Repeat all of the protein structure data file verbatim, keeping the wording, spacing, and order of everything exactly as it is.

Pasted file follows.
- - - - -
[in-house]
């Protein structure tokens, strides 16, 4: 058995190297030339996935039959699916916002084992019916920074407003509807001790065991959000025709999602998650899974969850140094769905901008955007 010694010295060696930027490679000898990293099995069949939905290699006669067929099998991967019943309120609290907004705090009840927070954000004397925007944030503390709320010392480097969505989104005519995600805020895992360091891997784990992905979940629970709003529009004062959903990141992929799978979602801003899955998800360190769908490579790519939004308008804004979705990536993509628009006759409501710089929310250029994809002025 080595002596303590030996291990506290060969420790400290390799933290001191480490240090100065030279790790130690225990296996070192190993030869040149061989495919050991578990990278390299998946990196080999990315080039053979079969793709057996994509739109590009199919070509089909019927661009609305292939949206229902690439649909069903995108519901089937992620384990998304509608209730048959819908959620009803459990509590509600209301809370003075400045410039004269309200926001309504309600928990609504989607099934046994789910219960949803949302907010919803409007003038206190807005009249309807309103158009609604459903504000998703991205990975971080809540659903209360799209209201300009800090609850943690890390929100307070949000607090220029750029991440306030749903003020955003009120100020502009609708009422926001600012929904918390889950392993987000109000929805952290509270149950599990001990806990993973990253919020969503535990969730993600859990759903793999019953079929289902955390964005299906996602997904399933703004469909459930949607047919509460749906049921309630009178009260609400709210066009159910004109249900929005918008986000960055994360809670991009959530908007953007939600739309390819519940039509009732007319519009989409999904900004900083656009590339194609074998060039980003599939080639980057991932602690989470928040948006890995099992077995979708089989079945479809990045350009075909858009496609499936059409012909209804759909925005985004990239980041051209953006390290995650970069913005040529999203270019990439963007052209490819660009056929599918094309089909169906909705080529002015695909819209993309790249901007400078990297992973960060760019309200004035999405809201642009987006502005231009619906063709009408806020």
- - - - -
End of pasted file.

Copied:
[in-house]
């Protein structure tokens, strides 16, 4: 058995190297030339996935039959699916916002084992019916920074407003509807001790065991959000025709999602998650899974969850140094769905901008955007 010694010295060696930027490679000898990293099995069949939905290699006669067929099998991967019943309120609290907004705090009840927070954000004397925007944030503390709320010392480097969505989104005519995600805020895992360091891997784990992905979940629970709003529009004062959903990141992929799978979602801003899955998800360190769908490579790519939004308008804004979705990536993509628009006759409501710089929310250029994809002025 080595002596303590030996291990506290060969420790400290390799933290001191480490240090100065030279790790130690225990296996070192190993030869040149061989495919050991578990990278390299998946990196080999990315080039053979079969793709057996994509739109590009199919070509089909019927661009609305292939949206229902690439649909069903995108519901089937992620384990998304509608209730048959819908959620009803459990509590509600209301809370003075400045410039004269309200926001309504309600928990609504989607099934046994789910219960949803949302907010919803409007003038206190807005009249309807309103158009609604459903504000998703991205990975971080809540659903209360799209209201300009800090609850943690890390929100307070949000607090220029750029991440306030749903003020955003009120100020502009609708009422926001600012929904918390889950392993987000109000929805952290509270149950599990001990806990993973990253919020969503535990969730993600859990759903793999019953079929289902955390964005299906996602997904399933703004469909459930949607047919509460749906049921309630009178009260609400709210066009159910004109249900929005918008986000960055994360809670991009959530908007953007939600739309390819519940039509009732007319519009989409999904900004900083656009590339194609074998060039980003599939080639980057991932602690989470928040948006890995099992077995979708089989079945479809990045350009075909858009496609499936059409012909209804759909925005985004990239980041051209953006390290995650970069913005040529999203270019990439963007052209490819660009056929599918094309089909169906909705080529002015695909819209993309790249901007400078990297992973960060760019309200004035999405809201642009987006502005231009619906063709009408806020």